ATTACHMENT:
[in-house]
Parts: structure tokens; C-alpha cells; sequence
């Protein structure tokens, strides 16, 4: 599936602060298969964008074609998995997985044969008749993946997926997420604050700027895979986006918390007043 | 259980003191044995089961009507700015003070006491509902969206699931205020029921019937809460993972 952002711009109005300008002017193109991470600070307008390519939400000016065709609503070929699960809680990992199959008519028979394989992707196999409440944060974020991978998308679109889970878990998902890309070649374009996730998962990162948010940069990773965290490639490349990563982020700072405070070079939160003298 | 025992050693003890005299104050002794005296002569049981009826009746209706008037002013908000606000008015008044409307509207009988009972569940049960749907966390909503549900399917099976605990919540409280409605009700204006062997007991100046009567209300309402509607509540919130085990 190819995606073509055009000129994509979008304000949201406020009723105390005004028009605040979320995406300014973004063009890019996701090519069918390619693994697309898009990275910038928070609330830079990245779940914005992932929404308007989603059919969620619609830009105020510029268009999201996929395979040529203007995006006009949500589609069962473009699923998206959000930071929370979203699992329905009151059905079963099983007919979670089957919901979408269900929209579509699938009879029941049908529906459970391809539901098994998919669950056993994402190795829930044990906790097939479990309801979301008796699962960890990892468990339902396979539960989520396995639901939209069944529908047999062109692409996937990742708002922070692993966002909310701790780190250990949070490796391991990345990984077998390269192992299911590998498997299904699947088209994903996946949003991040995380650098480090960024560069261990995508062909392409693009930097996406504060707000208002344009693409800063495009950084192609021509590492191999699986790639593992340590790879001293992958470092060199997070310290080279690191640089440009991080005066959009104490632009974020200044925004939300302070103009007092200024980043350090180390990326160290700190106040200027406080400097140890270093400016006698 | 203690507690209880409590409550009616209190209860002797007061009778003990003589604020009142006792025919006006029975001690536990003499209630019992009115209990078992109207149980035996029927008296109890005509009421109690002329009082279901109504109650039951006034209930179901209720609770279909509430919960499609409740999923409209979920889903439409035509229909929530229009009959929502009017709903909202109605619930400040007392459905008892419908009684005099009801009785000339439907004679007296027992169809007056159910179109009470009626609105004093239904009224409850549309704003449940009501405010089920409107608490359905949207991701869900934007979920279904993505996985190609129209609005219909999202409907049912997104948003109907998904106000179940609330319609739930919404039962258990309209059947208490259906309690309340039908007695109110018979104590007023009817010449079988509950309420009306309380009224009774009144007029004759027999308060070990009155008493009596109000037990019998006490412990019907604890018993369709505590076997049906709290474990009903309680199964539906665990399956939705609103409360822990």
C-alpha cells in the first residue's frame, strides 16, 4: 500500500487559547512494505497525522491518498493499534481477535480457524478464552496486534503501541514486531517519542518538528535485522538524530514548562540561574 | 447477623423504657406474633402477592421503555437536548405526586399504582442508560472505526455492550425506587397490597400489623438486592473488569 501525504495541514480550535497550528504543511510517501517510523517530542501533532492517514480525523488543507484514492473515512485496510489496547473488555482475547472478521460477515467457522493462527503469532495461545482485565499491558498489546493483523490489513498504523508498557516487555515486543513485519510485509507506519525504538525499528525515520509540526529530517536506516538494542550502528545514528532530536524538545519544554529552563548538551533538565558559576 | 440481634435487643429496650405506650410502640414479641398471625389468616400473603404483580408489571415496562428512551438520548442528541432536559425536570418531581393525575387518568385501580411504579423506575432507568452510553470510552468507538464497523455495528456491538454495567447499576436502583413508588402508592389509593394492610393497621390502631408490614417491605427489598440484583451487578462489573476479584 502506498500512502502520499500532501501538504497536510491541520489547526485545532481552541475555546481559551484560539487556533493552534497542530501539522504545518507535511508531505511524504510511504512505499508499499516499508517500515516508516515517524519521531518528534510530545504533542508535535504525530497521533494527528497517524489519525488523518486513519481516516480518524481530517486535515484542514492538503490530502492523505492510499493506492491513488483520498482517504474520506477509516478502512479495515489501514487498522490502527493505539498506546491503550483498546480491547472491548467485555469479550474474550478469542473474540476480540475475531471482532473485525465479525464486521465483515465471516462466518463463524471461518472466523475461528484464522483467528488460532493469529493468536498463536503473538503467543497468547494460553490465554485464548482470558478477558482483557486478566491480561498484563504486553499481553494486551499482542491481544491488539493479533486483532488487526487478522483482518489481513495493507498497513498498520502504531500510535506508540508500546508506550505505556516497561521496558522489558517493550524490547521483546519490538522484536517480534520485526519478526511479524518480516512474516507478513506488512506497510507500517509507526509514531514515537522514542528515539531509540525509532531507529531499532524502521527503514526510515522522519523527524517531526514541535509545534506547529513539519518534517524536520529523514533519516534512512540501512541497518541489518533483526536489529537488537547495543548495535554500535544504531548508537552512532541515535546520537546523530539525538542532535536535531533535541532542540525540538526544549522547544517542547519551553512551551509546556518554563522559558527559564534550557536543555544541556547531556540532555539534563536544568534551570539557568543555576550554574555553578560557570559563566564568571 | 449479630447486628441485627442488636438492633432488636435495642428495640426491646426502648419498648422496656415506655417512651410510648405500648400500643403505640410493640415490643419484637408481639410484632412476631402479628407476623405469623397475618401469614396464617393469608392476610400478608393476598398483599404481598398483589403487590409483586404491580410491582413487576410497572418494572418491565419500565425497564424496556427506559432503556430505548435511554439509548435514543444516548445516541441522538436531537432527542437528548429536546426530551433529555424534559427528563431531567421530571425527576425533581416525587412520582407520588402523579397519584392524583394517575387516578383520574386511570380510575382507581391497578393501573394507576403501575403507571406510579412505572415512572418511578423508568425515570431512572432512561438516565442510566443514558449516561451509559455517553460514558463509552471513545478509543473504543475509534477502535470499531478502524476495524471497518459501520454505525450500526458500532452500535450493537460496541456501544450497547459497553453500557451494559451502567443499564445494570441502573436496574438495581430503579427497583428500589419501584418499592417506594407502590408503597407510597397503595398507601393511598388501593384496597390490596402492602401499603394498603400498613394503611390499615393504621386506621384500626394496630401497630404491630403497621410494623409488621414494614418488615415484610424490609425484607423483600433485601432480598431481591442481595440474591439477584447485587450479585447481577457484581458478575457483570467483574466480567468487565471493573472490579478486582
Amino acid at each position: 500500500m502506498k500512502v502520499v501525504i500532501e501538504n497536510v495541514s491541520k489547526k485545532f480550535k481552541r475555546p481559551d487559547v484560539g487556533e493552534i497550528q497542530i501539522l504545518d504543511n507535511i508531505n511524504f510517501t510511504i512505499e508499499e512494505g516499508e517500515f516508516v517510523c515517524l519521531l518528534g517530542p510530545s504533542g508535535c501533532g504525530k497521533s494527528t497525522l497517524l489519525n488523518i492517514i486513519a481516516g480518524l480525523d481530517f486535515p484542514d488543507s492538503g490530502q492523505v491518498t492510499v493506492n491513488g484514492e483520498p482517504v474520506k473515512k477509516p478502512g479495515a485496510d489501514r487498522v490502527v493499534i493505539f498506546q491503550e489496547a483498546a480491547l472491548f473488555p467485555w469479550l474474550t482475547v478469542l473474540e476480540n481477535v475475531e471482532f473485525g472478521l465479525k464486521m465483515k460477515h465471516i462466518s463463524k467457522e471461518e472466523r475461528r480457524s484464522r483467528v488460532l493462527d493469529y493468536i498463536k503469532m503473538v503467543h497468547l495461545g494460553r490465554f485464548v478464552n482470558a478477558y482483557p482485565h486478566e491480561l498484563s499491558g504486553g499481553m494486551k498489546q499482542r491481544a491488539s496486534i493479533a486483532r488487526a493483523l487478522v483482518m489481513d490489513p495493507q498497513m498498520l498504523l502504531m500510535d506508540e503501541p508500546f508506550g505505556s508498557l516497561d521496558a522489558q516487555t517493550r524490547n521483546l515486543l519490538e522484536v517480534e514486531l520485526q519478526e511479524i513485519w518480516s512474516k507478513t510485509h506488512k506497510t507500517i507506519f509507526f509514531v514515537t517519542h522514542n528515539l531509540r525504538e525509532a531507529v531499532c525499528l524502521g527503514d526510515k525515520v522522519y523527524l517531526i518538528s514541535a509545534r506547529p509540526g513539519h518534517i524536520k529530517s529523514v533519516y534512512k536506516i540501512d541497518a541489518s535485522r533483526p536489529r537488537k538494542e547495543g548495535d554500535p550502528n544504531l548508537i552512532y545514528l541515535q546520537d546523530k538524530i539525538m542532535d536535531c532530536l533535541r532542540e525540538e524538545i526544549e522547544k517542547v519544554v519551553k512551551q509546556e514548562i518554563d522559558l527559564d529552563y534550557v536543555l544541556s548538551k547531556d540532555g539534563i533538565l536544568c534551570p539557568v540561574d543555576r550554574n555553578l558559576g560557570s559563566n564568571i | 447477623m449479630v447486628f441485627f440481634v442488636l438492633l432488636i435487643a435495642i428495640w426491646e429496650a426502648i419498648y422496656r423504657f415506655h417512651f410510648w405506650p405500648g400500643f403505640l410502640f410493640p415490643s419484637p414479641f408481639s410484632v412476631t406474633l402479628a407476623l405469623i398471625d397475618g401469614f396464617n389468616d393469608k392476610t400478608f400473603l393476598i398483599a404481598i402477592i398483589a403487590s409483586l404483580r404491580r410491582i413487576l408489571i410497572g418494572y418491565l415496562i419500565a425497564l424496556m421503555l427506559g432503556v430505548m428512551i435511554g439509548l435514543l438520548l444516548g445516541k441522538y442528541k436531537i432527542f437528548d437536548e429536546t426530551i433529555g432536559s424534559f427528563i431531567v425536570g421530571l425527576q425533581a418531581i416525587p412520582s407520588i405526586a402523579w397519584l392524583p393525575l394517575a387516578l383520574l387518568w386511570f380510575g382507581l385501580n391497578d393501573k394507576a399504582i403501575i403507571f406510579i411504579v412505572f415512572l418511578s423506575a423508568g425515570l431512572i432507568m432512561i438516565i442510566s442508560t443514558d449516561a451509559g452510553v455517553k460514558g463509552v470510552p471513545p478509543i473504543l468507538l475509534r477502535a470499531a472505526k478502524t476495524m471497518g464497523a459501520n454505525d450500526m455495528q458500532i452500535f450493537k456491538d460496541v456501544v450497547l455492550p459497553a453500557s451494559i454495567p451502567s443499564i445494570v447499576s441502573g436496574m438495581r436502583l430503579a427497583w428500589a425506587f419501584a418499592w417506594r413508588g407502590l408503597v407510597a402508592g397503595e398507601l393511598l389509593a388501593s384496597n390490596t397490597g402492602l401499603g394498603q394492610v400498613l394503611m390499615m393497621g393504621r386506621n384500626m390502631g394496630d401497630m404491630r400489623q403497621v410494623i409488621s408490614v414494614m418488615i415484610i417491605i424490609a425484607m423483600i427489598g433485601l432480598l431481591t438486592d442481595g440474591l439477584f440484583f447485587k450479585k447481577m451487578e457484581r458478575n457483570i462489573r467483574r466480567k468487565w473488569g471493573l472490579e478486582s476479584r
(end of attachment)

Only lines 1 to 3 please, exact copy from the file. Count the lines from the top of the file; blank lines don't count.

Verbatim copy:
[in-house]
Parts: structure tokens; C-alpha cells; sequence
């Protein structure tokens, strides 16, 4: 599936602060298969964008074609998995997985044969008749993946997926997420604050700027895979986006918390007043 | 259980003191044995089961009507700015003070006491509902969206699931205020029921019937809460993972 952002711009109005300008002017193109991470600070307008390519939400000016065709609503070929699960809680990992199959008519028979394989992707196999409440944060974020991978998308679109889970878990998902890309070649374009996730998962990162948010940069990773965290490639490349990563982020700072405070070079939160003298 | 025992050693003890005299104050002794005296002569049981009826009746209706008037002013908000606000008015008044409307509207009988009972569940049960749907966390909503549900399917099976605990919540409280409605009700204006062997007991100046009567209300309402509607509540919130085990 190819995606073509055009000129994509979008304000949201406020009723105390005004028009605040979320995406300014973004063009890019996701090519069918390619693994697309898009990275910038928070609330830079990245779940914005992932929404308007989603059919969620619609830009105020510029268009999201996929395979040529203007995006006009949500589609069962473009699923998206959000930071929370979203699992329905009151059905079963099983007919979670089957919901979408269900929209579509699938009879029941049908529906459970391809539901098994998919669950056993994402190795829930044990906790097939479990309801979301008796699962960890990892468990339902396979539960989520396995639901939209069944529908047999062109692409996937990742708002922070692993966002909310701790780190250990949070490796391991990345990984077998390269192992299911590998498997299904699947088209994903996946949003991040995380650098480090960024560069261990995508062909392409693009930097996406504060707000208002344009693409800063495009950084192609021509590492191999699986790639593992340590790879001293992958470092060199997070310290080279690191640089440009991080005066959009104490632009974020200044925004939300302070103009007092200024980043350090180390990326160290700190106040200027406080400097140890270093400016006698 | 203690507690209880409590409550009616209190209860002797007061009778003990003589604020009142006792025919006006029975001690536990003499209630019992009115209990078992109207149980035996029927008296109890005509009421109690002329009082279901109504109650039951006034209930179901209720609770279909509430919960499609409740999923409209979920889903439409035509229909929530229009009959929502009017709903909202109605619930400040007392459905008892419908009684005099009801009785000339439907004679007296027992169809007056159910179109009470009626609105004093239904009224409850549309704003449940009501405010089920409107608490359905949207991701869900934007979920279904993505996985190609129209609005219909999202409907049912997104948003109907998904106000179940609330319609739930919404039962258990309209059947208490259906309690309340039908007695109110018979104590007023009817010449079988509950309420009306309380009224009774009144007029004759027999308060070990009155008493009596109000037990019998006490412990019907604890018993369709505590076997049906709290474990009903309680199964539906665990399956939705609103409360822990």